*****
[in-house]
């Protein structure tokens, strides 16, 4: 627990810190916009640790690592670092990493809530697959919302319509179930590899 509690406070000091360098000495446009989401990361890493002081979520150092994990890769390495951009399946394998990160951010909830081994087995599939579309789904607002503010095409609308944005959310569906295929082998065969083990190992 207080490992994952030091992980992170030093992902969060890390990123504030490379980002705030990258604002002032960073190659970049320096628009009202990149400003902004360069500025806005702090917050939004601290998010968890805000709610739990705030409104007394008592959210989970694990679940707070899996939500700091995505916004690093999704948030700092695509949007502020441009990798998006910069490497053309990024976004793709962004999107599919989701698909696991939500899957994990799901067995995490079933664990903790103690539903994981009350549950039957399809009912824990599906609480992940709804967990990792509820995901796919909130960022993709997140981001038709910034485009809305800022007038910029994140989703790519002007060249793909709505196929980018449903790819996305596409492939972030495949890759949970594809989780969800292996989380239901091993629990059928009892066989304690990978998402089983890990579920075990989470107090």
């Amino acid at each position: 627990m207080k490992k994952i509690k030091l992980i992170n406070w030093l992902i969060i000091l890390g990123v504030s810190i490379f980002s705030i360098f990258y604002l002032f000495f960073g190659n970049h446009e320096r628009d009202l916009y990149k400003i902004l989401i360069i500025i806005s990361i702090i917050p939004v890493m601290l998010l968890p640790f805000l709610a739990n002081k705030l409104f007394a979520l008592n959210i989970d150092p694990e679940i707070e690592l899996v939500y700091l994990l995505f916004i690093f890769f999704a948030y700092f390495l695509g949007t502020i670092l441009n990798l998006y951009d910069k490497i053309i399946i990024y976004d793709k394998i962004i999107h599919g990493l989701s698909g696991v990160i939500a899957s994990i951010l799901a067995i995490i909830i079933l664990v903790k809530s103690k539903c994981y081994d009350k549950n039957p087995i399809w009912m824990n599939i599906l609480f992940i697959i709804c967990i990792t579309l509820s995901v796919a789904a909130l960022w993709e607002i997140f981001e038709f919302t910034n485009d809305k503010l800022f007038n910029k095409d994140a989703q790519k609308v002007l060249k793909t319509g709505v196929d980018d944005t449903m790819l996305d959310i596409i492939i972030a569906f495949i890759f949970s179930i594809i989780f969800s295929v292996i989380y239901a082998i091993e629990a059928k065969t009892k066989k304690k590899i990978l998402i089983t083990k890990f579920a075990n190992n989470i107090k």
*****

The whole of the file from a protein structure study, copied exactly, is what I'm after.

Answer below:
[in-house]
């Protein structure tokens, strides 16, 4: 627990810190916009640790690592670092990493809530697959919302319509179930590899 509690406070000091360098000495446009989401990361890493002081979520150092994990890769390495951009399946394998990160951010909830081994087995599939579309789904607002503010095409609308944005959310569906295929082998065969083990190992 207080490992994952030091992980992170030093992902969060890390990123504030490379980002705030990258604002002032960073190659970049320096628009009202990149400003902004360069500025806005702090917050939004601290998010968890805000709610739990705030409104007394008592959210989970694990679940707070899996939500700091995505916004690093999704948030700092695509949007502020441009990798998006910069490497053309990024976004793709962004999107599919989701698909696991939500899957994990799901067995995490079933664990903790103690539903994981009350549950039957399809009912824990599906609480992940709804967990990792509820995901796919909130960022993709997140981001038709910034485009809305800022007038910029994140989703790519002007060249793909709505196929980018449903790819996305596409492939972030495949890759949970594809989780969800292996989380239901091993629990059928009892066989304690990978998402089983890990579920075990989470107090």
């Amino acid at each position: 627990m207080k490992k994952i509690k030091l992980i992170n406070w030093l992902i969060i000091l890390g990123v504030s810190i490379f980002s705030i360098f990258y604002l002032f000495f960073g190659n970049h446009e320096r628009d009202l916009y990149k400003i902004l989401i360069i500025i806005s990361i702090i917050p939004v890493m601290l998010l968890p640790f805000l709610a739990n002081k705030l409104f007394a979520l008592n959210i989970d150092p694990e679940i707070e690592l899996v939500y700091l994990l995505f916004i690093f890769f999704a948030y700092f390495l695509g949007t502020i670092l441009n990798l998006y951009d910069k490497i053309i399946i990024y976004d793709k394998i962004i999107h599919g990493l989701s698909g696991v990160i939500a899957s994990i951010l799901a067995i995490i909830i079933l664990v903790k809530s103690k539903c994981y081994d009350k549950n039957p087995i399809w009912m824990n599939i599906l609480f992940i697959i709804c967990i990792t579309l509820s995901v796919a789904a909130l960022w993709e607002i997140f981001e038709f919302t910034n485009d809305k503010l800022f007038n910029k095409d994140a989703q790519k609308v002007l060249k793909t319509g709505v196929d980018d944005t449903m790819l996305d959310i596409i492939i972030a569906f495949i890759f949970s179930i594809i989780f969800s295929v292996i989380y239901a082998i091993e629990a059928k065969t009892k066989k304690k590899i990978l998402i089983t083990k890990f579920a075990n190992n989470i107090k």